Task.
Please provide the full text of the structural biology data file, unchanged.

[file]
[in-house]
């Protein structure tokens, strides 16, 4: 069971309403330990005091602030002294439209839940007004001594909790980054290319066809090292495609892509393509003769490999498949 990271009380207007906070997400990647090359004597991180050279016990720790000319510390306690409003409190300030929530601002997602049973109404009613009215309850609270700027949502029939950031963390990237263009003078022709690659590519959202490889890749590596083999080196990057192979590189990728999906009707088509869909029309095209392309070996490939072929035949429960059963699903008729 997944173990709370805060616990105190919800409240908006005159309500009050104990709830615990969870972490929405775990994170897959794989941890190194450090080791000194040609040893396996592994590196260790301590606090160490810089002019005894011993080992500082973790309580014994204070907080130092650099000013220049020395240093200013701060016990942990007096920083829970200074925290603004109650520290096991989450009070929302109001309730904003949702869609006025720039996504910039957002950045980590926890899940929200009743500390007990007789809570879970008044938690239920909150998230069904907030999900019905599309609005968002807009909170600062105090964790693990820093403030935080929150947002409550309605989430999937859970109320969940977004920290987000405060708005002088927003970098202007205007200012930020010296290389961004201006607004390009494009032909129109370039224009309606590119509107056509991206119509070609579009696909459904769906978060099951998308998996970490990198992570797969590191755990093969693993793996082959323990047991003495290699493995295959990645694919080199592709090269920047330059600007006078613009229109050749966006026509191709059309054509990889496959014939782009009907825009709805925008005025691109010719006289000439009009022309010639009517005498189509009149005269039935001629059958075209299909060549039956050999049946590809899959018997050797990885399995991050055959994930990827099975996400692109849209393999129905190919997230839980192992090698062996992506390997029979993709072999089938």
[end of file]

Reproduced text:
[in-house]
């Protein structure tokens, strides 16, 4: 069971309403330990005091602030002294439209839940007004001594909790980054290319066809090292495609892509393509003769490999498949 990271009380207007906070997400990647090359004597991180050279016990720790000319510390306690409003409190300030929530601002997602049973109404009613009215309850609270700027949502029939950031963390990237263009003078022709690659590519959202490889890749590596083999080196990057192979590189990728999906009707088509869909029309095209392309070996490939072929035949429960059963699903008729 997944173990709370805060616990105190919800409240908006005159309500009050104990709830615990969870972490929405775990994170897959794989941890190194450090080791000194040609040893396996592994590196260790301590606090160490810089002019005894011993080992500082973790309580014994204070907080130092650099000013220049020395240093200013701060016990942990007096920083829970200074925290603004109650520290096991989450009070929302109001309730904003949702869609006025720039996504910039957002950045980590926890899940929200009743500390007990007789809570879970008044938690239920909150998230069904907030999900019905599309609005968002807009909170600062105090964790693990820093403030935080929150947002409550309605989430999937859970109320969940977004920290987000405060708005002088927003970098202007205007200012930020010296290389961004201006607004390009494009032909129109370039224009309606590119509107056509991206119509070609579009696909459904769906978060099951998308998996970490990198992570797969590191755990093969693993793996082959323990047991003495290699493995295959990645694919080199592709090269920047330059600007006078613009229109050749966006026509191709059309054509990889496959014939782009009907825009709805925008005025691109010719006289000439009009022309010639009517005498189509009149005269039935001629059958075209299909060549039956050999049946590809899959018997050797990885399995991050055959994930990827099975996400692109849209393999129905190919997230839980192992090698062996992506390997029979993709072999089938």